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professors elected to National Academy of Sciences
James E. Kloeppel, Physical Sciences Editor
(217) 244-1073; firstname.lastname@example.org
CHAMPAIGN, Ill. —
Three University of Illinois faculty members are among the 72 scientists
elected to membership in the National
Academy of Sciences in recognition of distinguished research and
continuing achievements, the academy announced today.
Illinois faculty members chosen are Peter Beak, the Roger Adams Professor
of Chemistry; Karl Hess,
a Swanlund Professor of electrical
and computer engineering; and Dale Van Harlingen, a professor of physics. Election to membership
in the academy is considered one of the highest honors that can be accorded
a U.S. scientist or engineer. Those elected bring the total number of
active members to 1,922.
"This recognition represents the excellence of each of these individuals
and of the university," said Nancy Cantor, the chancellor at Illinois.
"These three men are extraordinary scientists who have changed
the world through their work."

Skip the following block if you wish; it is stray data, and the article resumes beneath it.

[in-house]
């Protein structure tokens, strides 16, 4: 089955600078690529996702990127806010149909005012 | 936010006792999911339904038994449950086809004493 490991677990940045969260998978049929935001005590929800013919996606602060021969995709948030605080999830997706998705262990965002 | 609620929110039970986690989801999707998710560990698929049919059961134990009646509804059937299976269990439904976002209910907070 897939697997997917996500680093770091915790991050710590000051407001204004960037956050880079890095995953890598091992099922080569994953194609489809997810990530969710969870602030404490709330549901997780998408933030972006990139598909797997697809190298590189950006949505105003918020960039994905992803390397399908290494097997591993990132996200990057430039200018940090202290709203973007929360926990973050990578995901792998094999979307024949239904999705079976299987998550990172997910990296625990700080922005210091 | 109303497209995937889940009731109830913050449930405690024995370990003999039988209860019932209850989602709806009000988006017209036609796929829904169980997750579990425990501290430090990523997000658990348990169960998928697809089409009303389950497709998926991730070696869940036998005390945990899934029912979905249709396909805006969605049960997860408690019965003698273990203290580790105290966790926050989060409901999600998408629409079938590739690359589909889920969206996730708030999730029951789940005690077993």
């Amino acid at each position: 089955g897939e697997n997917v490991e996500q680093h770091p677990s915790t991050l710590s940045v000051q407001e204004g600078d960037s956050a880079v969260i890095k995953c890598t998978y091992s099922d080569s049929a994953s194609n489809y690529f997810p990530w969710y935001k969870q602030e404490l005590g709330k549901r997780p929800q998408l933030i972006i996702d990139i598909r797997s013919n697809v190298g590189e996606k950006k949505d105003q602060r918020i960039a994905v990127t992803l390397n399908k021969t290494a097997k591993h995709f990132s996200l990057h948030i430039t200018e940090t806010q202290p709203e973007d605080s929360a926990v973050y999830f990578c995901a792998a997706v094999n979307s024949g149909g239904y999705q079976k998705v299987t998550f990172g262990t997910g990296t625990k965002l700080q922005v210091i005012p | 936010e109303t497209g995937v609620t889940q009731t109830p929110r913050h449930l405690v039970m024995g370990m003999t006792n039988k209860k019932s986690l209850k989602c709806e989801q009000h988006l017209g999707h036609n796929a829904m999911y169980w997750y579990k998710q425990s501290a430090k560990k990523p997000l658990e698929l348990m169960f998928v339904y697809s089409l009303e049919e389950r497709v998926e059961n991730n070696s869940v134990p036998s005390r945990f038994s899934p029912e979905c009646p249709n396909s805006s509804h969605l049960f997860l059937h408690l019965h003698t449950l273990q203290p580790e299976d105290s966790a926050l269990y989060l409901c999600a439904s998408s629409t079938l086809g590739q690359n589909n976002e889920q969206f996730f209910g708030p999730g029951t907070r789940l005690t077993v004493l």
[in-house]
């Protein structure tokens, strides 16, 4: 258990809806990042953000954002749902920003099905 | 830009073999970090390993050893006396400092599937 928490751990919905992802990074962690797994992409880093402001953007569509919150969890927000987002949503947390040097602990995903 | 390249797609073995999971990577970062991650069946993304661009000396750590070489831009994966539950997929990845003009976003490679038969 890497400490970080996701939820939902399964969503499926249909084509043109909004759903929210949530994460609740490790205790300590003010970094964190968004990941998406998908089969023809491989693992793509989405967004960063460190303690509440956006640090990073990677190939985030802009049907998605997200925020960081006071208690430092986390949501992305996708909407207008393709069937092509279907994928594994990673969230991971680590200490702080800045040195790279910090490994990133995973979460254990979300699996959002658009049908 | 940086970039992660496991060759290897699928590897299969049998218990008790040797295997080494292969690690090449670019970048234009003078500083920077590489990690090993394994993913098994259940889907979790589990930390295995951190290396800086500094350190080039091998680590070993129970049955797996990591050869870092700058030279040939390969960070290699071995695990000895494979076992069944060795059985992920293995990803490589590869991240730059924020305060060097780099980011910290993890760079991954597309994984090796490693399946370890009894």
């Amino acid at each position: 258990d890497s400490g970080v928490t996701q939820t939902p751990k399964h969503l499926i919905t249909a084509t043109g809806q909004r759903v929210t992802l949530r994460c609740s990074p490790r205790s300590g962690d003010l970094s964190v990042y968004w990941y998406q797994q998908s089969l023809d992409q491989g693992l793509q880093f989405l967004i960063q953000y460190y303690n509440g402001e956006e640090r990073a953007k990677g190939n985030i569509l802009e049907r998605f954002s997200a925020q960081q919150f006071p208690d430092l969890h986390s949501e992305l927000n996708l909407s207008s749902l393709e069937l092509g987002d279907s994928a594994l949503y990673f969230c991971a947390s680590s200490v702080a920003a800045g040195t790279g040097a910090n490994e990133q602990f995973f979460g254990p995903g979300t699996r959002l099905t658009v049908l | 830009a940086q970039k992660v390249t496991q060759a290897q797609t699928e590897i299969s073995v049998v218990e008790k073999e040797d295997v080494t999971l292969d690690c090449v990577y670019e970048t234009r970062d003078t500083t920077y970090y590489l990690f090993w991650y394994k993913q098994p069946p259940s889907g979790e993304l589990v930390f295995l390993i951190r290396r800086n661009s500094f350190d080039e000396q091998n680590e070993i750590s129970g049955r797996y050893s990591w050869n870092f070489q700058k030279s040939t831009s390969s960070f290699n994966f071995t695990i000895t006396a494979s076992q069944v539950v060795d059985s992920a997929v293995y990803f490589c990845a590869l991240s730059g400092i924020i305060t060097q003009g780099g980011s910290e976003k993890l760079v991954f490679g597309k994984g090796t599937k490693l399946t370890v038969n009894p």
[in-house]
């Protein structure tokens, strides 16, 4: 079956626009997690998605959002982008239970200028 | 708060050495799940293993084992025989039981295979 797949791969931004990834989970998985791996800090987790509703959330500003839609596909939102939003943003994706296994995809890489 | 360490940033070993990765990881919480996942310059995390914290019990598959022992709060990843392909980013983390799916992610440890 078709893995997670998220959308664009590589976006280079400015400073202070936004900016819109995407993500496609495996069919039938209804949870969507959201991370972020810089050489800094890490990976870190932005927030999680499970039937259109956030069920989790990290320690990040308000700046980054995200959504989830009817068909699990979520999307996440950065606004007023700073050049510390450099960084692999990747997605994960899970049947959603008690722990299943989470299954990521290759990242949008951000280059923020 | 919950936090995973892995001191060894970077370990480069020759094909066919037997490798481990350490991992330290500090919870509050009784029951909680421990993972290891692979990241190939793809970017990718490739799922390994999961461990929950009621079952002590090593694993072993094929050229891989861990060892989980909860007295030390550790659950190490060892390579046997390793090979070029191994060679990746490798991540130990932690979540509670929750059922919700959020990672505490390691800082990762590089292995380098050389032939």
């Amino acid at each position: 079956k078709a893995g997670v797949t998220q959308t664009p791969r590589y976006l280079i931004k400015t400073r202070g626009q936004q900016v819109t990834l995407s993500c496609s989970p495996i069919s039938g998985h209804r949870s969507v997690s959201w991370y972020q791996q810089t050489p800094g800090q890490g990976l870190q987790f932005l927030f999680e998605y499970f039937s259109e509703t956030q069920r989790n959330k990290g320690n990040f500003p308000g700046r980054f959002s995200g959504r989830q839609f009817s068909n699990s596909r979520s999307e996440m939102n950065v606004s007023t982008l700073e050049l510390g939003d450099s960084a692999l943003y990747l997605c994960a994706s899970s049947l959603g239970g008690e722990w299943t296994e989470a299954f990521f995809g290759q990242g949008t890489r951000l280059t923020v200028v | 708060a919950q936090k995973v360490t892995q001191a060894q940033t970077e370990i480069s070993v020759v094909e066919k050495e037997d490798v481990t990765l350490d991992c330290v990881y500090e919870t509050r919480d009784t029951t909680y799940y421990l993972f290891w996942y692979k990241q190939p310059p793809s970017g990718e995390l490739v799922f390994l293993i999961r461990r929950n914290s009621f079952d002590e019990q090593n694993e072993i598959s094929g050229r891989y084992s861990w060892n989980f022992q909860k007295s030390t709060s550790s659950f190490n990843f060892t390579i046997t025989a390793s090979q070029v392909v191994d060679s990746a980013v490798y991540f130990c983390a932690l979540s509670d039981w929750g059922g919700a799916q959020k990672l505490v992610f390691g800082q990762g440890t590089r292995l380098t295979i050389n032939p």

Beak is a leader in the fields of physical organic chemistry and organic
synthesis. He has made significant contributions to the synthetic and
mechanistic uses of stereochemistry in organic chemistry, and to the
characterization and understanding of organic reaction processes. Beak
joined the Illinois faculty in 1961.
Hess is an internationally recognized researcher in the areas of solid-state
electronics, the physics and chemistry of molecular and electronic nanostructures,
and theory and simulation of optoelectronics. He also is one of the
founders of the new area of computational electronics. Hess joined the
Illinois faculty in 1978.
Van Harlingen is an expert in low-temperature physics, superconductivity
and microfabrication of superconductor devices. His research in superconductivity
gave the first direct evidence for d-wave pairing in high-temperature
superconductors, a breakthrough in the field of condensed-matter physics.
He joined the Illinois faculty in 1981.
"These individuals have contributed enormously to carrying on the
legacy of excellence in scientific research at Illinois," said
Richard Herman, the provost at Illinois. "Their profound scientific
accomplishments have advanced knowledge in each of their respective
The National Academy of Sciences is a private organization of scientists
and engineers dedicated to the furtherance of science and its use for
the general welfare. The academy was established in 1863 by a congressional
act of incorporation, signed by Abraham Lincoln, that calls on the academy
to act as an official adviser to the federal government, upon request,
in any matter of science or technology.
directory of NAS members can be found online.